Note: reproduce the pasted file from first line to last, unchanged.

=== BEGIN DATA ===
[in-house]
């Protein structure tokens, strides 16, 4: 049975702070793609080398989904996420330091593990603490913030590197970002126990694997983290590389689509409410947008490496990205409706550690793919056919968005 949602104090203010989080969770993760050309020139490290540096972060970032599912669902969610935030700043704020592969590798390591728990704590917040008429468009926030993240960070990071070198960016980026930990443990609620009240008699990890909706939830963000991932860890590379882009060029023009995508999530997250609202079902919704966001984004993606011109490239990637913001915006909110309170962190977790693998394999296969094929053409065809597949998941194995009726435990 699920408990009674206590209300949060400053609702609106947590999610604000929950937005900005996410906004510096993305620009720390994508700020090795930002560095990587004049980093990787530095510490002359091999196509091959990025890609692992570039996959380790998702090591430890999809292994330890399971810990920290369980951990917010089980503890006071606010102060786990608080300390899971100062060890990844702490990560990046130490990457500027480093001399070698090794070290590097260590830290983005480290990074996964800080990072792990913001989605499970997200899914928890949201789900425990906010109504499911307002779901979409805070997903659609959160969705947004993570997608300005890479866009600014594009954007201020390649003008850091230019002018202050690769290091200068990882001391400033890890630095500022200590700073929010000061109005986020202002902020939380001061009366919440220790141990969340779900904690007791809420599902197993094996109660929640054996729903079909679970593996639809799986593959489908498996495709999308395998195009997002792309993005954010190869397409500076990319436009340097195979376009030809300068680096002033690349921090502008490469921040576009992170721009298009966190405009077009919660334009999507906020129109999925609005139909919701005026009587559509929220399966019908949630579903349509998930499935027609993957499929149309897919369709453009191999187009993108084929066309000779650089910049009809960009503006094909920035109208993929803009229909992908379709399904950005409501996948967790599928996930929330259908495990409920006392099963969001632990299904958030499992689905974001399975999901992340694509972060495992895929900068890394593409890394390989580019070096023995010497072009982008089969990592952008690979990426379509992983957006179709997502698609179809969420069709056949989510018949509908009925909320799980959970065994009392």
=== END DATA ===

[in-house]
């Protein structure tokens, strides 16, 4: 049975702070793609080398989904996420330091593990603490913030590197970002126990694997983290590389689509409410947008490496990205409706550690793919056919968005 949602104090203010989080969770993760050309020139490290540096972060970032599912669902969610935030700043704020592969590798390591728990704590917040008429468009926030993240960070990071070198960016980026930990443990609620009240008699990890909706939830963000991932860890590379882009060029023009995508999530997250609202079902919704966001984004993606011109490239990637913001915006909110309170962190977790693998394999296969094929053409065809597949998941194995009726435990 699920408990009674206590209300949060400053609702609106947590999610604000929950937005900005996410906004510096993305620009720390994508700020090795930002560095990587004049980093990787530095510490002359091999196509091959990025890609692992570039996959380790998702090591430890999809292994330890399971810990920290369980951990917010089980503890006071606010102060786990608080300390899971100062060890990844702490990560990046130490990457500027480093001399070698090794070290590097260590830290983005480290990074996964800080990072792990913001989605499970997200899914928890949201789900425990906010109504499911307002779901979409805070997903659609959160969705947004993570997608300005890479866009600014594009954007201020390649003008850091230019002018202050690769290091200068990882001391400033890890630095500022200590700073929010000061109005986020202002902020939380001061009366919440220790141990969340779900904690007791809420599902197993094996109660929640054996729903079909679970593996639809799986593959489908498996495709999308395998195009997002792309993005954010190869397409500076990319436009340097195979376009030809300068680096002033690349921090502008490469921040576009992170721009298009966190405009077009919660334009999507906020129109999925609005139909919701005026009587559509929220399966019908949630579903349509998930499935027609993957499929149309897919369709453009191999187009993108084929066309000779650089910049009809960009503006094909920035109208993929803009229909992908379709399904950005409501996948967790599928996930929330259908495990409920006392099963969001632990299904958030499992689905974001399975999901992340694509972060495992895929900068890394593409890394390989580019070096023995010497072009982008089969990592952008690979990426379509992983957006179709997502698609179809969420069709056949989510018949509908009925909320799980959970065994009392």